Anatomy of a Good Software Ticket & Workflow

May 5, 2018

Most of the work I do is with remote teams, where externalizing goals is best (less in-person interaction), and processes that lend to asynchronous work (e.g. not relying on people being on at certain times of the day) are best.

Over time, I've found a particular pattern for executing projects and writing tickets that has worked well. Use this for inspiration in your own process, or adopt it to get started.

Starting concepts

I'll take a few concepts for granted here to get us started:

  • You estimate in "points", whether a home-brewed system, or something like the Fibonacci scale
  • You probably operate in "sprints" of 1-2 weeks. These usually need to be pre-planned, and the size of a sprint is informed by how many "points" of effort you were able to get done in past sprints
  • You're probably a technical leader for your team, and work in conjunction with a project manager – though the project manager is tasked with long-term planning and product features appearing in the sprint, you, the tech lead, are just as responsible for helping line up achievable timelines and better the project management process over time

The "unit of work" and its categories

Whether it's GitHub issues, Pivotal Tracker, Trello, etc., these all express a "unit of work", the "ticket", "issue", etc. For the sake of standardizing, I'll just call these tickets.

Tickets tend to fall in a few buckets, or categories:

  • Bugs - Often need immediate resolution, giving them the ability to slip into the current sprint's work. May receive "automatic points", i.e. a timebox (usually a half-day to a day) worth of effort where a developer tries to diagnose the issue, and resurfaces to the team if not resolved.
  • Features - New functionality.
  • Refactors - Adjustments to existing functionality, or technically-focused tickets that bring down the complexity of software through refactoring.
  • Spikes - Research tasks oriented toward architecting, surveying potential solutions/libraries/techniques, prototyping, etc.
  • Risk mitigation - Preemptive security-oriented work, and a lot of DevOps work. Some companies delegate trust entirely to their technical leaders in this arena, and infrastructure is just a hidden cost, but others have trouble internalizing that most of infrastructure/operations is a big exercise in risk mitigation. We pull these out into their own category so we can report on a set of mitigations to management in the future. These are tough, because it's often difficult to trace any revenue back to these.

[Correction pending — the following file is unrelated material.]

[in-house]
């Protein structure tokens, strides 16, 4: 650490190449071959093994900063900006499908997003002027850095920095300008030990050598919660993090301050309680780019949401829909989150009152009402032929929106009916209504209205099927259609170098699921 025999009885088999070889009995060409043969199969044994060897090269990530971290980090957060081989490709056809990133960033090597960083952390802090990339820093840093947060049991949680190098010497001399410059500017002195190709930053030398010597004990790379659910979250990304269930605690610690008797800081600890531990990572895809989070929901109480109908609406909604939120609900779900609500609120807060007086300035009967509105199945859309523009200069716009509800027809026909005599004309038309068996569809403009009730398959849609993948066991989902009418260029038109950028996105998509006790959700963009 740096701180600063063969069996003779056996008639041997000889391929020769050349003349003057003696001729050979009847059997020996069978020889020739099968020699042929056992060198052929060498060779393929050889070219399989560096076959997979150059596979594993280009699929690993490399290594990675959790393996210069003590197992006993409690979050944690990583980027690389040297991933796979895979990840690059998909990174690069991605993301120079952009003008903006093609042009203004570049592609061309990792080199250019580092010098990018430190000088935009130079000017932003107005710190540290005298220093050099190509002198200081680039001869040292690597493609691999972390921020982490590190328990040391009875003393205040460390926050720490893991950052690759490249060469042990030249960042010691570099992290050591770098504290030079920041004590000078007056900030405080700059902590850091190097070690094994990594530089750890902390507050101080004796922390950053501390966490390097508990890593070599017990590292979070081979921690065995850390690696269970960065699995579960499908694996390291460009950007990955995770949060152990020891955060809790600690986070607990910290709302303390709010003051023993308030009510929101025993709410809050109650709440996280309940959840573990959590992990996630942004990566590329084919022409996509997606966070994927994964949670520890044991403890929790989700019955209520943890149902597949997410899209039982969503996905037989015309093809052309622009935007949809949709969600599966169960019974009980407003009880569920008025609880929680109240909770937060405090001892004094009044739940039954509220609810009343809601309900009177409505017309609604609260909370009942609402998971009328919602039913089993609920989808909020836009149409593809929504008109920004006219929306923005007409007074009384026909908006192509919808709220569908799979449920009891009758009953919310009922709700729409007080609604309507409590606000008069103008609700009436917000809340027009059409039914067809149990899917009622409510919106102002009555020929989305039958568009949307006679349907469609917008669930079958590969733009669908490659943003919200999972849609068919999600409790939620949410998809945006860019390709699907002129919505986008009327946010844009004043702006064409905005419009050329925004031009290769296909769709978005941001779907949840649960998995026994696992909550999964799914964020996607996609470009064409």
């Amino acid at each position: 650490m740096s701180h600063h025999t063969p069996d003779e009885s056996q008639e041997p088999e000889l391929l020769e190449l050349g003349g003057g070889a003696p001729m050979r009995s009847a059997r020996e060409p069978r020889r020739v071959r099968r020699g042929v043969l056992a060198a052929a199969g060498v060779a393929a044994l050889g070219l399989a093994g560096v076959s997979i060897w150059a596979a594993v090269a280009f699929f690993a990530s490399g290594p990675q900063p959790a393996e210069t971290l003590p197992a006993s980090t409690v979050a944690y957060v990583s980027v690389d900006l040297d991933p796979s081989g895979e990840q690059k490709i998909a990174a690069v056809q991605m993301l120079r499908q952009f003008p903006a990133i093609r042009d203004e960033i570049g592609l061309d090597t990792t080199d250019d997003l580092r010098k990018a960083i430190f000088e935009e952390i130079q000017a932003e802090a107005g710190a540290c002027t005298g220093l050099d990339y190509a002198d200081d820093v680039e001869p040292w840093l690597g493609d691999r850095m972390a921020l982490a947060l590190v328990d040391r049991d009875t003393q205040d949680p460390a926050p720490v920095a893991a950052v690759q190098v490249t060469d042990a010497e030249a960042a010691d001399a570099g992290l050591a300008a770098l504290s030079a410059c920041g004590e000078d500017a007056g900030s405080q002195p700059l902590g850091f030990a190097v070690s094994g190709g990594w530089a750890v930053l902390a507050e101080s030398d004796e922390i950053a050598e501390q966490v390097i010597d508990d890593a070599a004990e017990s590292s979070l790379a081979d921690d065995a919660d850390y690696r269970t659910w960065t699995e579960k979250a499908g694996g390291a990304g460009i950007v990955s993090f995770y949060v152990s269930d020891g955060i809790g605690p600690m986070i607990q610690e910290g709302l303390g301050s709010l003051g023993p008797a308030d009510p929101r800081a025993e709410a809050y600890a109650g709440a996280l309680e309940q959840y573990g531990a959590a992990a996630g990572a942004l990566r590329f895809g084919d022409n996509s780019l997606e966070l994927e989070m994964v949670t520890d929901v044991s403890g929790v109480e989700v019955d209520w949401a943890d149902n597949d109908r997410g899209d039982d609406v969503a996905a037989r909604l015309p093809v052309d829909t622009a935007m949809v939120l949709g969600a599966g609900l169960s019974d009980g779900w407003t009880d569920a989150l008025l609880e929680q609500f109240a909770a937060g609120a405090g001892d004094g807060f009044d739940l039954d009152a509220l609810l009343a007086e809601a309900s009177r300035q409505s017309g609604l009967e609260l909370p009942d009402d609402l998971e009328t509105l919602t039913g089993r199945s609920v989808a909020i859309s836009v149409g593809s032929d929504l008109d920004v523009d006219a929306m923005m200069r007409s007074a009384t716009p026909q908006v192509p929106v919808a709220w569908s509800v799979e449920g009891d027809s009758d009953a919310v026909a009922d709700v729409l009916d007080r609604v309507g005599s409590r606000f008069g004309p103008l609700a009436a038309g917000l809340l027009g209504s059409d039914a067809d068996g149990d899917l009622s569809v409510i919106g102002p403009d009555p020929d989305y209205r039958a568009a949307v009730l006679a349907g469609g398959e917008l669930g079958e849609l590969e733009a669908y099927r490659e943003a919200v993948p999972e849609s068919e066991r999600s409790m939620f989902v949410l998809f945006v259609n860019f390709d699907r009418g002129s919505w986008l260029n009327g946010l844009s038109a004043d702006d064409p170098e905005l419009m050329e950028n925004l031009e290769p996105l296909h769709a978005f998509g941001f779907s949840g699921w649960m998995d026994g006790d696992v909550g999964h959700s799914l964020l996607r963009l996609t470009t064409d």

Ticket/team Agile philosophy at play

The goal in building a solid team is to ensure everyone's on the same page with where the product is going. It should not be the case that a technical leader, or project manager, have too much knowledge of near-term goals for the product. Long-term roadmaps may be less relevant to developers, but even these should at least be superficially shared. A team's members should have roughly equal knowledge insofar as the work to be done in the current sprint.

A team also needs a feel-good factor of forward momentum. This means we want to do work and put it behind us, stacking the pile one rock at a time. This means not letting tickets linger, or letting scope creep sabotage the original intent of a ticket.

Finally, we want to carve out our tickets "on the fly." You've probably seen the project management system with its dozens, hundreds, or even thousands of dead-in-the-water tickets that may have been written too early. Agile methodology leans toward figuring out features just shy of their implementation, meaning less time wasted thinking about work that may turn out to be unnecessary, or not so high-priority as it was weeks/months ago.

These tickets are usually 1:1 with GitHub pull requests (or branches).

Anatomy of a good ticket

A good ticket has a few well-defined sections it implements. Places that anyone on the project can jump to in order to understand the ticket. Here's a good set I normally work with:

  • Business Requirement - A user story or explanation of risk being mitigated that the ticket deals with. In rough terms, it is the business outcome the company is paying for. This can be used later to help deliver high-level reports of progress to management, and keeps it on everyone's mind that every line of code traces back to some business-level justification. If this cannot be clearly defined for a ticket, then you should stop until the Business Requirement can be made certain.
  • Questions (optional) - If a ticket is moved to the Pending Questions status, then questions are always recorded here in the ticket description for a stakeholder to read and respond to.
  • Acceptance Criteria - Once a Business Requirement is set, we need a bulleted list of items that we can check off to know that the requirement is met.
  • Notes - Miscellaneous details that may provide additional context to a ticket. Especially useful for leaving technical code notes – e.g. links to the codebase, hints about what to change in code, etc. Also a great place to leave notes when a team member has a strong opinion on a technical approach for a ticket. Notes don't belong in Acceptance Criteria because they may not represent exactly how the ticket needs to be implemented. I think of them more as "cheat codes" that the team helps to build around a ticket. On a team with a new member, you will find yourself writing a lot of Notes while explaining bits and pieces to them during meetings.
  • Original - Sometimes it's helpful to keep the original ticket description intact, especially if stakeholders are in the system, or if it adds valuable context that is hard to recapture in the other sections. Most often seen for bug reports, where every ounce of information is worth consideration!

Example ticket ("Pending Questions")